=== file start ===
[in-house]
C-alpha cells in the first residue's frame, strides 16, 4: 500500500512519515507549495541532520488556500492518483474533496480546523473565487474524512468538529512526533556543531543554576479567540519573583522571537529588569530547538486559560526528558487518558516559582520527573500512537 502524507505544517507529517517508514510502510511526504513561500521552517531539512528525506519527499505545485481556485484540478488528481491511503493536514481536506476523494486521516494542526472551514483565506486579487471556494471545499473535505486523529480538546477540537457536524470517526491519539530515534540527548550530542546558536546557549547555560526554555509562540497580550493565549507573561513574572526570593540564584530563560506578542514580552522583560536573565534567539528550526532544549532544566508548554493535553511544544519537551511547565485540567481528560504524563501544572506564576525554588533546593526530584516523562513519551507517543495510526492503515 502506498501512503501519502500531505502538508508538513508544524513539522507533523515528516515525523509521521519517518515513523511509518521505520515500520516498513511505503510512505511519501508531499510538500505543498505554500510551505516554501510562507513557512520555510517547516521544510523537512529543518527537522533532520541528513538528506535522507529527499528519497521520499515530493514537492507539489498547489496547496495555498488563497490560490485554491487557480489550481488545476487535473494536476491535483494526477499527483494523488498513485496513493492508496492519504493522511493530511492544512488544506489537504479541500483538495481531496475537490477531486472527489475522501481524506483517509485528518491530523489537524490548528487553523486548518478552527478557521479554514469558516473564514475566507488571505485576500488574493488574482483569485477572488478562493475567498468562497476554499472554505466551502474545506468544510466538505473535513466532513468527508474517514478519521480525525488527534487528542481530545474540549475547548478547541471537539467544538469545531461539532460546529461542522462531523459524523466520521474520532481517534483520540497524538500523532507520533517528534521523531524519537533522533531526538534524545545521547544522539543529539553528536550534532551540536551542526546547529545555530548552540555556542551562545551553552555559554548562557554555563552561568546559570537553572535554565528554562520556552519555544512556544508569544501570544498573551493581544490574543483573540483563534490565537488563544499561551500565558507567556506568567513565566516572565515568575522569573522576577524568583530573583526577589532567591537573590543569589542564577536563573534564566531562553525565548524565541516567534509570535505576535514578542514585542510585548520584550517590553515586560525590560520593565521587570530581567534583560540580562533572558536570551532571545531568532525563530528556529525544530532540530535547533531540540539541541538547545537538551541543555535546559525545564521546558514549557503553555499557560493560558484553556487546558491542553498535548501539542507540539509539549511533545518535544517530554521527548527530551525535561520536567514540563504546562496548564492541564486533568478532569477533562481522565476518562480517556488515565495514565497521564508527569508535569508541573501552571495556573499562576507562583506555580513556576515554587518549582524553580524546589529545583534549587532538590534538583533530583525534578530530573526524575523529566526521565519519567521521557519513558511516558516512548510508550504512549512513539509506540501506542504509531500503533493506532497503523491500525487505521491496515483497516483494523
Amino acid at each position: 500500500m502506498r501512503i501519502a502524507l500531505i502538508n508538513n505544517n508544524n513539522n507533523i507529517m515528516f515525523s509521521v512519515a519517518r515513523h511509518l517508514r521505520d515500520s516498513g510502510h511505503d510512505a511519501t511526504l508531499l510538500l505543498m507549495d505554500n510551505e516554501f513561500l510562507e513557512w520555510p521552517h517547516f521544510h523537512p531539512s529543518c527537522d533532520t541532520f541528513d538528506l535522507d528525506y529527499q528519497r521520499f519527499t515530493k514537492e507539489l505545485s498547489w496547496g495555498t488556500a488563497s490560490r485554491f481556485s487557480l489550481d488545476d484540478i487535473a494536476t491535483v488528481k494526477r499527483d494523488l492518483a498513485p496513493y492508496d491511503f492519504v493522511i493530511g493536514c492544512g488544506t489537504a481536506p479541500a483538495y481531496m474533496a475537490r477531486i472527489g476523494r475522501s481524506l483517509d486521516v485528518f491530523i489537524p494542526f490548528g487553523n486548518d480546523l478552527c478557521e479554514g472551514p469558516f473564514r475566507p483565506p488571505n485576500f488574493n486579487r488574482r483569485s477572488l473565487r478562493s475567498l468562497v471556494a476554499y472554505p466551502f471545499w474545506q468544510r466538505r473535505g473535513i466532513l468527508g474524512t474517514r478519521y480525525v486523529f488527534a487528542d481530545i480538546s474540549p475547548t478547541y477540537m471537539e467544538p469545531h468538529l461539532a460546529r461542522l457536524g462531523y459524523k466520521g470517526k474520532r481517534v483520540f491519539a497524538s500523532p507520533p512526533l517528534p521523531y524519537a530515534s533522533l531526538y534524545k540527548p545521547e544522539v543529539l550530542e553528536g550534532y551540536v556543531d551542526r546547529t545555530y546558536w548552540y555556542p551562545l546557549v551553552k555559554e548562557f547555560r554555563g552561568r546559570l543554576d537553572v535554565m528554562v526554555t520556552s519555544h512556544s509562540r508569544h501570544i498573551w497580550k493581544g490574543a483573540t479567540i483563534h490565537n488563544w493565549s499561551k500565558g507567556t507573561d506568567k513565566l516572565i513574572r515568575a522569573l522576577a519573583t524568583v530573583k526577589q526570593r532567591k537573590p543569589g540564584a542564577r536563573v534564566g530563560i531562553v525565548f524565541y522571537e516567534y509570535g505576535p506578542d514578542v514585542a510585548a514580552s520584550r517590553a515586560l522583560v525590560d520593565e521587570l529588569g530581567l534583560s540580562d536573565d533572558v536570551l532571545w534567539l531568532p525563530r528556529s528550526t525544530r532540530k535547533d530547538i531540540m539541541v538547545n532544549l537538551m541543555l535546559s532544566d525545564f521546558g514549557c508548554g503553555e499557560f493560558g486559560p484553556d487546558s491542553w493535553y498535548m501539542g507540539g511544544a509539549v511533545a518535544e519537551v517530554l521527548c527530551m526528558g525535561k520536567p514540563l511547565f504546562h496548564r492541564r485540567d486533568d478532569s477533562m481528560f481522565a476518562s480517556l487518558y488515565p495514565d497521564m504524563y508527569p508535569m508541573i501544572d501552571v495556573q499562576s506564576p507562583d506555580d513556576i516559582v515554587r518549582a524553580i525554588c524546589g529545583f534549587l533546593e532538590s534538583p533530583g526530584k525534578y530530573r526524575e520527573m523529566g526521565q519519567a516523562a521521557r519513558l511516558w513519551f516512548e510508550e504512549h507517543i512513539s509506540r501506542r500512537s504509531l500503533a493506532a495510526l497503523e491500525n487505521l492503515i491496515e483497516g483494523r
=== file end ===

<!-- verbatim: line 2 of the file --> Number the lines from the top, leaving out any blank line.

C-alpha cells in the first residue's frame, strides 16, 4: 500500500512519515507549495541532520488556500492518483474533496480546523473565487474524512468538529512526533556543531543554576479567540519573583522571537529588569530547538486559560526528558487518558516559582520527573500512537 502524507505544517507529517517508514510502510511526504513561500521552517531539512528525506519527499505545485481556485484540478488528481491511503493536514481536506476523494486521516494542526472551514483565506486579487471556494471545499473535505486523529480538546477540537457536524470517526491519539530515534540527548550530542546558536546557549547555560526554555509562540497580550493565549507573561513574572526570593540564584530563560506578542514580552522583560536573565534567539528550526532544549532544566508548554493535553511544544519537551511547565485540567481528560504524563501544572506564576525554588533546593526530584516523562513519551507517543495510526492503515 502506498501512503501519502500531505502538508508538513508544524513539522507533523515528516515525523509521521519517518515513523511509518521505520515500520516498513511505503510512505511519501508531499510538500505543498505554500510551505516554501510562507513557512520555510517547516521544510523537512529543518527537522533532520541528513538528506535522507529527499528519497521520499515530493514537492507539489498547489496547496495555498488563497490560490485554491487557480489550481488545476487535473494536476491535483494526477499527483494523488498513485496513493492508496492519504493522511493530511492544512488544506489537504479541500483538495481531496475537490477531486472527489475522501481524506483517509485528518491530523489537524490548528487553523486548518478552527478557521479554514469558516473564514475566507488571505485576500488574493488574482483569485477572488478562493475567498468562497476554499472554505466551502474545506468544510466538505473535513466532513468527508474517514478519521480525525488527534487528542481530545474540549475547548478547541471537539467544538469545531461539532460546529461542522462531523459524523466520521474520532481517534483520540497524538500523532507520533517528534521523531524519537533522533531526538534524545545521547544522539543529539553528536550534532551540536551542526546547529545555530548552540555556542551562545551553552555559554548562557554555563552561568546559570537553572535554565528554562520556552519555544512556544508569544501570544498573551493581544490574543483573540483563534490565537488563544499561551500565558507567556506568567513565566516572565515568575522569573522576577524568583530573583526577589532567591537573590543569589542564577536563573534564566531562553525565548524565541516567534509570535505576535514578542514585542510585548520584550517590553515586560525590560520593565521587570530581567534583560540580562533572558536570551532571545531568532525563530528556529525544530532540530535547533531540540539541541538547545537538551541543555535546559525545564521546558514549557503553555499557560493560558484553556487546558491542553498535548501539542507540539509539549511533545518535544517530554521527548527530551525535561520536567514540563504546562496548564492541564486533568478532569477533562481522565476518562480517556488515565495514565497521564508527569508535569508541573501552571495556573499562576507562583506555580513556576515554587518549582524553580524546589529545583534549587532538590534538583533530583525534578530530573526524575523529566526521565519519567521521557519513558511516558516512548510508550504512549512513539509506540501506542504509531500503533493506532497503523491500525487505521491496515483497516483494523